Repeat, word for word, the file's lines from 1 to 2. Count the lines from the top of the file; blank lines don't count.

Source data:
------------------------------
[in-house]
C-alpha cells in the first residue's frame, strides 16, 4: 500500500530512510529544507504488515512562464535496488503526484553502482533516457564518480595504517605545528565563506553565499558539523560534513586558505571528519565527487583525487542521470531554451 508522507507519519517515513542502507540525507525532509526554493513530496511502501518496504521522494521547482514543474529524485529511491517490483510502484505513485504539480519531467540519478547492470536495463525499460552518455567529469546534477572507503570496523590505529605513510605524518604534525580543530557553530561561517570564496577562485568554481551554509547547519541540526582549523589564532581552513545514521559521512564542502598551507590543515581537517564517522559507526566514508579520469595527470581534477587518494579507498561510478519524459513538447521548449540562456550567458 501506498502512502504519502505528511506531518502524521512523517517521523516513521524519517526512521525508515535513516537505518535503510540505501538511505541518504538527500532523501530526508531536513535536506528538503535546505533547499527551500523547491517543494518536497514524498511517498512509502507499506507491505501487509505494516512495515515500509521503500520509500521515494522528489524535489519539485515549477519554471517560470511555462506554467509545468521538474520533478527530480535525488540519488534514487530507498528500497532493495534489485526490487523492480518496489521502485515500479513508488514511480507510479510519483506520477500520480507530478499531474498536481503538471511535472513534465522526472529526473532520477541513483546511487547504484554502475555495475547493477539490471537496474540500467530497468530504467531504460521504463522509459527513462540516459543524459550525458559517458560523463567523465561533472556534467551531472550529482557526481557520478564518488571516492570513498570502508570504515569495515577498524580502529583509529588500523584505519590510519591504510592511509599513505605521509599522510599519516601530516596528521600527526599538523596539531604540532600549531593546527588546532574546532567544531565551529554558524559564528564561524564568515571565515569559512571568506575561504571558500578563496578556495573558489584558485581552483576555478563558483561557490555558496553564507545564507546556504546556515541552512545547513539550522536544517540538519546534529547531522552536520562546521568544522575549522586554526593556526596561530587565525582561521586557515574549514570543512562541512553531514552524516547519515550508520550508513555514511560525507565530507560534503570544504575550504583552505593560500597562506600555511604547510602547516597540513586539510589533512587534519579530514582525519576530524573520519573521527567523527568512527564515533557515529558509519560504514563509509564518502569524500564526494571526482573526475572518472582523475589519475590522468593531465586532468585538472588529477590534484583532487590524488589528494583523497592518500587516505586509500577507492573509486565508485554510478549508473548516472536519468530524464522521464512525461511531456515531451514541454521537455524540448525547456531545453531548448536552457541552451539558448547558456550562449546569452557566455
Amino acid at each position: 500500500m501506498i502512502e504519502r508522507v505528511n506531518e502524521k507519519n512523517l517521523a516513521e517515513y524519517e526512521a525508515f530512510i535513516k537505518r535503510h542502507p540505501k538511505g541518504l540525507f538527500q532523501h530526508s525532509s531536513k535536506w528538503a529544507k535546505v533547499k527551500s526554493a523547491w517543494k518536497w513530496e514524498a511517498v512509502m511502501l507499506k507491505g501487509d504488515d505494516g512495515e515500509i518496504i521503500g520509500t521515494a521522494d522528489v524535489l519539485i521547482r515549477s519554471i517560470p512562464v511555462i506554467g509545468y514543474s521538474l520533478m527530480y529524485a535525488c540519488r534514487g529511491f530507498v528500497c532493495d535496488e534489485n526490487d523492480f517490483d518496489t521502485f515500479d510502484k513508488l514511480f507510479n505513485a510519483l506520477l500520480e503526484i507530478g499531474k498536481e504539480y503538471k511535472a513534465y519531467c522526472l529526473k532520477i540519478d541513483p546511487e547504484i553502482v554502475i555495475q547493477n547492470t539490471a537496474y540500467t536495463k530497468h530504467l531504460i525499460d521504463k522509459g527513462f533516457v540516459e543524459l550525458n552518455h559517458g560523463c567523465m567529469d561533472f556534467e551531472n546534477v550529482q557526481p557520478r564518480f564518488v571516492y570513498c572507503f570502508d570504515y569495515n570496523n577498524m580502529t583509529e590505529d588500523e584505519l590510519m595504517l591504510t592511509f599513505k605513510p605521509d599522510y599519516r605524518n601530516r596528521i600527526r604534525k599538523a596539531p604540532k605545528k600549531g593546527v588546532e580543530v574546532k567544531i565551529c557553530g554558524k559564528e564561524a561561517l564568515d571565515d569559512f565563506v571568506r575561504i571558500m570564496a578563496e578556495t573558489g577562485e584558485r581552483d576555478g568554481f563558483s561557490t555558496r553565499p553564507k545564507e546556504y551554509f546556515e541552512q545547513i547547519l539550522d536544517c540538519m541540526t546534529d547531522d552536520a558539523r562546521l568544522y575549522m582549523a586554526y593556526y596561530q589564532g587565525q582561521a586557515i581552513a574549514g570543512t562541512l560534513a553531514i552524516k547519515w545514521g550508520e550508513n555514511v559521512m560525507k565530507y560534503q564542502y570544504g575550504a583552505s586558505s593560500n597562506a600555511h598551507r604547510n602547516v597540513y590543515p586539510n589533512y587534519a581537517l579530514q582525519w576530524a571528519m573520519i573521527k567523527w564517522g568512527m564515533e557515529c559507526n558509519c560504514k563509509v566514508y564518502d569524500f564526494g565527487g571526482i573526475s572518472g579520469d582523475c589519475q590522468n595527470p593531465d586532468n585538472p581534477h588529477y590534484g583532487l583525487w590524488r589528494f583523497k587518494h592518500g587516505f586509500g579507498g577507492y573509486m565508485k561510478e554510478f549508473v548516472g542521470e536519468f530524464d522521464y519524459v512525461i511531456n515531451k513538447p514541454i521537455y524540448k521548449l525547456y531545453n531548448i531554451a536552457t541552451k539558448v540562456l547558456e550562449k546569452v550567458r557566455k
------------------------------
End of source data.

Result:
[in-house]
C-alpha cells in the first residue's frame, strides 16, 4: 500500500530512510529544507504488515512562464535496488503526484553502482533516457564518480595504517605545528565563506553565499558539523560534513586558505571528519565527487583525487542521470531554451 508522507507519519517515513542502507540525507525532509526554493513530496511502501518496504521522494521547482514543474529524485529511491517490483510502484505513485504539480519531467540519478547492470536495463525499460552518455567529469546534477572507503570496523590505529605513510605524518604534525580543530557553530561561517570564496577562485568554481551554509547547519541540526582549523589564532581552513545514521559521512564542502598551507590543515581537517564517522559507526566514508579520469595527470581534477587518494579507498561510478519524459513538447521548449540562456550567458 501506498502512502504519502505528511506531518502524521512523517517521523516513521524519517526512521525508515535513516537505518535503510540505501538511505541518504538527500532523501530526508531536513535536506528538503535546505533547499527551500523547491517543494518536497514524498511517498512509502507499506507491505501487509505494516512495515515500509521503500520509500521515494522528489524535489519539485515549477519554471517560470511555462506554467509545468521538474520533478527530480535525488540519488534514487530507498528500497532493495534489485526490487523492480518496489521502485515500479513508488514511480507510479510519483506520477500520480507530478499531474498536481503538471511535472513534465522526472529526473532520477541513483546511487547504484554502475555495475547493477539490471537496474540500467530497468530504467531504460521504463522509459527513462540516459543524459550525458559517458560523463567523465561533472556534467551531472550529482557526481557520478564518488571516492570513498570502508570504515569495515577498524580502529583509529588500523584505519590510519591504510592511509599513505605521509599522510599519516601530516596528521600527526599538523596539531604540532600549531593546527588546532574546532567544531565551529554558524559564528564561524564568515571565515569559512571568506575561504571558500578563496578556495573558489584558485581552483576555478563558483561557490555558496553564507545564507546556504546556515541552512545547513539550522536544517540538519546534529547531522552536520562546521568544522575549522586554526593556526596561530587565525582561521586557515574549514570543512562541512553531514552524516547519515550508520550508513555514511560525507565530507560534503570544504575550504583552505593560500597562506600555511604547510602547516597540513586539510589533512587534519579530514582525519576530524573520519573521527567523527568512527564515533557515529558509519560504514563509509564518502569524500564526494571526482573526475572518472582523475589519475590522468593531465586532468585538472588529477590534484583532487590524488589528494583523497592518500587516505586509500577507492573509486565508485554510478549508473548516472536519468530524464522521464512525461511531456515531451514541454521537455524540448525547456531545453531548448536552457541552451539558448547558456550562449546569452557566455